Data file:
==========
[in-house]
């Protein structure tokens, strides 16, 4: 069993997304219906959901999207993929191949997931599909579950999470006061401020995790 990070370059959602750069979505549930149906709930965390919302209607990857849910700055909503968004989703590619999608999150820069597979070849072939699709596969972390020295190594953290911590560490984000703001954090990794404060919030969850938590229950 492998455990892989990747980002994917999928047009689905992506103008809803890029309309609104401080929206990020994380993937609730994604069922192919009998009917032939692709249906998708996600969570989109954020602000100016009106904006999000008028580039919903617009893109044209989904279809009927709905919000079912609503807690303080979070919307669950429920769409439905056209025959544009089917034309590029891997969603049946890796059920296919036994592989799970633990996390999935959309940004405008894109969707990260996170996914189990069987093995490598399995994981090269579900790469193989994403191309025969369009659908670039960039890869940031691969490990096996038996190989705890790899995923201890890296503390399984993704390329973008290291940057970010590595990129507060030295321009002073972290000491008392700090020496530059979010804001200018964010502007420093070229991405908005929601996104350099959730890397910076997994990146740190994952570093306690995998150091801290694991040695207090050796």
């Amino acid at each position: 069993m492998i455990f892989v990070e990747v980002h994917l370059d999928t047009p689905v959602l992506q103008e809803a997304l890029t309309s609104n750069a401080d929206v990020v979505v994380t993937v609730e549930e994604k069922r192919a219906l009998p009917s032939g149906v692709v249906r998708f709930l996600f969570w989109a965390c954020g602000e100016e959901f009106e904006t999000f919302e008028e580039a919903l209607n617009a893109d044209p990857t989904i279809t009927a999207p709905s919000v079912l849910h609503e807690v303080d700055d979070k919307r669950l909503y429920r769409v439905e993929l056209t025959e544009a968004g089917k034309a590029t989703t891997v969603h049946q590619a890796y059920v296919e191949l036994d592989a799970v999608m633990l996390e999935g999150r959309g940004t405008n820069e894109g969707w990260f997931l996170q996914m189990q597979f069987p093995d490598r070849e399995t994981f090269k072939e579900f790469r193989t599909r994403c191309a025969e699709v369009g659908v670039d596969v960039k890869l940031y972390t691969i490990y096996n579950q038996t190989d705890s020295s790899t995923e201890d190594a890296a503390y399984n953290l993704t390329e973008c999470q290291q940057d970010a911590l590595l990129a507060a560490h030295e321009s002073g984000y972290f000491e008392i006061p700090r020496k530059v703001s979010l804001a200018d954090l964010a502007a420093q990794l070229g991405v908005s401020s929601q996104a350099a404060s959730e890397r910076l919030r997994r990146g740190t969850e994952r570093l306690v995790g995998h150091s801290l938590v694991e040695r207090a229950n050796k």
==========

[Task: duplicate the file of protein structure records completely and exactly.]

[in-house]
């Protein structure tokens, strides 16, 4: 069993997304219906959901999207993929191949997931599909579950999470006061401020995790 990070370059959602750069979505549930149906709930965390919302209607990857849910700055909503968004989703590619999608999150820069597979070849072939699709596969972390020295190594953290911590560490984000703001954090990794404060919030969850938590229950 492998455990892989990747980002994917999928047009689905992506103008809803890029309309609104401080929206990020994380993937609730994604069922192919009998009917032939692709249906998708996600969570989109954020602000100016009106904006999000008028580039919903617009893109044209989904279809009927709905919000079912609503807690303080979070919307669950429920769409439905056209025959544009089917034309590029891997969603049946890796059920296919036994592989799970633990996390999935959309940004405008894109969707990260996170996914189990069987093995490598399995994981090269579900790469193989994403191309025969369009659908670039960039890869940031691969490990096996038996190989705890790899995923201890890296503390399984993704390329973008290291940057970010590595990129507060030295321009002073972290000491008392700090020496530059979010804001200018964010502007420093070229991405908005929601996104350099959730890397910076997994990146740190994952570093306690995998150091801290694991040695207090050796």
């Amino acid at each position: 069993m492998i455990f892989v990070e990747v980002h994917l370059d999928t047009p689905v959602l992506q103008e809803a997304l890029t309309s609104n750069a401080d929206v990020v979505v994380t993937v609730e549930e994604k069922r192919a219906l009998p009917s032939g149906v692709v249906r998708f709930l996600f969570w989109a965390c954020g602000e100016e959901f009106e904006t999000f919302e008028e580039a919903l209607n617009a893109d044209p990857t989904i279809t009927a999207p709905s919000v079912l849910h609503e807690v303080d700055d979070k919307r669950l909503y429920r769409v439905e993929l056209t025959e544009a968004g089917k034309a590029t989703t891997v969603h049946q590619a890796y059920v296919e191949l036994d592989a799970v999608m633990l996390e999935g999150r959309g940004t405008n820069e894109g969707w990260f997931l996170q996914m189990q597979f069987p093995d490598r070849e399995t994981f090269k072939e579900f790469r193989t599909r994403c191309a025969e699709v369009g659908v670039d596969v960039k890869l940031y972390t691969i490990y096996n579950q038996t190989d705890s020295s790899t995923e201890d190594a890296a503390y399984n953290l993704t390329e973008c999470q290291q940057d970010a911590l590595l990129a507060a560490h030295e321009s002073g984000y972290f000491e008392i006061p700090r020496k530059v703001s979010l804001a200018d954090l964010a502007a420093q990794l070229g991405v908005s401020s929601q996104a350099a404060s959730e890397r910076l919030r997994r990146g740190t969850e994952r570093l306690v995790g995998h150091s801290l938590v694991e040695r207090a229950n050796k």